Advocating “Obscurity Pockets” Part III. Code Obfuscation Basics.

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Obfuscating Code

I hope that in first two parts of this article (1,2) I made a reasonably good case for obscurity. Now we can discuss how to obscure your programs.

Most of the time, we’ll be speaking about obfuscating Client; OTOH, if desirable – most of the techniques discussed here (at least those related to Static Obfuscation) will allow to obfuscate your Server too.1

On Obfuscation in General

One thing to keep in mind with regards to obscurity/obfuscation is that

Whatever we are doing in this regard – it is still just obscurity, so somebody will be able to break it for sure.

The only thing we can possibly try to achieve – is increasing the cost of breaking our system.2 And quite significant improvements can be reached on this way too. I’ve seen a system with millions of users – and with lots of reverse engineering attempts all the time – which was still able to resist reverse engineering for years (well, at least there were no known published hacks).

Arguing hare:I have a gut feeling that these days, it is possible to build an obfuscation system which will delay even a most dedicated and skilled attacker for several weeks or soWhile providing no guarantees of any kind – I have a gut feeling that these days, it is possible to build an obfuscation system which will delay even a most dedicated and skilled attacker for several weeks or so; and – if we’re speaking about practical attacks (and keeping in mind that there are only a few of “most skilled attackers” out there) – I’d say it can provide quite a significant bit of additional protection. Moreover – if you’re just one of the potential targets (rather than being the only one) – being 10x more protected than competition, creates a very strong incentive for the attackers to go after your competition rather than after you. IMO, it is mostly this effect which allowed the-system-mentioned-above to survive for many years without being hacked.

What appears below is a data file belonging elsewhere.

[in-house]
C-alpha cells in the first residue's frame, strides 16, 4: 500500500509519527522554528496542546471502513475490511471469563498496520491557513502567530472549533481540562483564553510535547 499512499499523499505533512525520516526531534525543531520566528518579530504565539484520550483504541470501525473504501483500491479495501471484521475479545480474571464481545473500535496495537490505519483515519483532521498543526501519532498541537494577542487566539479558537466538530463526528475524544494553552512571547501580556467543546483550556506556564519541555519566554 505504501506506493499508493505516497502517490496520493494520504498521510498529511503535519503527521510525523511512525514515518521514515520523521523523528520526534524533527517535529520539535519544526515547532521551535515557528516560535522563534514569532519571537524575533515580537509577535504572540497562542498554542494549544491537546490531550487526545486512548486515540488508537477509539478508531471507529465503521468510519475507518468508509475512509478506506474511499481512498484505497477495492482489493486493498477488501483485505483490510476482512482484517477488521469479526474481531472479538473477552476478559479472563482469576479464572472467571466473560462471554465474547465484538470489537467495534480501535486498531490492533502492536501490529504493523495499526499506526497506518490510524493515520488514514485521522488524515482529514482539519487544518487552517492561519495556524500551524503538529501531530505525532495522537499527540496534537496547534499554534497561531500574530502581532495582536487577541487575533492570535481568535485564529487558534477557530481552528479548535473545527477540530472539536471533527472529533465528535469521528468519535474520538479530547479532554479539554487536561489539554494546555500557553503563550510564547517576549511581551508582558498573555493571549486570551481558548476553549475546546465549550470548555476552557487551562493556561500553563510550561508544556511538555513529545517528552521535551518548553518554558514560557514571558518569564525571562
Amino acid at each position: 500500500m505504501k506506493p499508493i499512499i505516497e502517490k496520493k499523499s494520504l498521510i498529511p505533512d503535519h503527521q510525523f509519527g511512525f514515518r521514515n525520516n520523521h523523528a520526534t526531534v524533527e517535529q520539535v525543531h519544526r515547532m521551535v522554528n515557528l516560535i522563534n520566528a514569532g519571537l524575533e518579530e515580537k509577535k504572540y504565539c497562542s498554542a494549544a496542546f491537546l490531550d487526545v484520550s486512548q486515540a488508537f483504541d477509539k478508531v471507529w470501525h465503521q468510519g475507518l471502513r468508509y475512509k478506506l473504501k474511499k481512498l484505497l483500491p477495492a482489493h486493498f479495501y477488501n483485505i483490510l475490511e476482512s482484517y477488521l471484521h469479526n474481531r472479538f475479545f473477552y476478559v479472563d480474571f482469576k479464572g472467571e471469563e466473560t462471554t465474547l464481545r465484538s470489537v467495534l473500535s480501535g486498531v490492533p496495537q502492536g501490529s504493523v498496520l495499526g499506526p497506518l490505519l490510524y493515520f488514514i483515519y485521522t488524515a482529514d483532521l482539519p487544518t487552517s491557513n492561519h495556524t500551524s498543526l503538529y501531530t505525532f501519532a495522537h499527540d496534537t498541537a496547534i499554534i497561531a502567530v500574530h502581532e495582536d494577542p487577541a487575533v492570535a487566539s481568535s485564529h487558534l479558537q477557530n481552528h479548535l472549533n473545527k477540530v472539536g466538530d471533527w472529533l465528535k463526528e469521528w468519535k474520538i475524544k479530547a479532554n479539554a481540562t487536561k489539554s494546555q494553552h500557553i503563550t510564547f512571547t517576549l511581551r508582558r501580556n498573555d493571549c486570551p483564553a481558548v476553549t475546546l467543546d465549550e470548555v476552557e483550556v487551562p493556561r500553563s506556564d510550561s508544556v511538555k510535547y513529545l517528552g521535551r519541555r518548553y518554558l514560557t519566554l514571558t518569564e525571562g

1 while at the moment I don’t really know a case for Server obfuscation – I cannot guarantee that such a case doesn’t exist
2 BTW, believe it or not, this is the only thing security is all about – to make the cost of breaking “high enough”


Programming Language

When trying to obfuscate, the very first consideration is programming language. If your programming language is JavaScript – pretty much any obfuscation can be trivially broken (except for asm.js – see below); however, template- and inline-ridden C++ without DLLs and with limited standard libraries – can easily decrease a number of people who can break it, by orders of magnitude.

As a Big Fat Rule of Thumb™ – the lower-level programming language is, and the less standard libraries we’re using – the more difficult reverse engineering is.

Having spent some time dealing with attacks-which-need-reverse-engineering-as-a-prerequisite,3 here goes my subjective guesstimate for reverse engineering difficulty depending on the programming language:

Table 1.

Programming Language Resilience to Reverse Engineering (Subjective Guesstimate)
C++ (high-level optimization, no debug info, no DLLs, recompiled std libs) 7.5 (still breakable!)
C (high-level optimization, no debug info, no DLLs, recompiled std libs) 7
Emscripten -> asm.js 6
Java or C# (compiled to binary AOT) 6
Java or C# (compiled to byte code, obfuscated, and scrambled) 4
Java or C# (compiled to byte code) 3
JavaScript (obfuscated) 2
JavaScript 1

C++ is by far the king when it comes to producing obfuscated code. At high optimization settings, assembler generated by C++ compiler takes a lot of time to read even when you know the source. And things such as inlines and templates tend to obfuscate things further.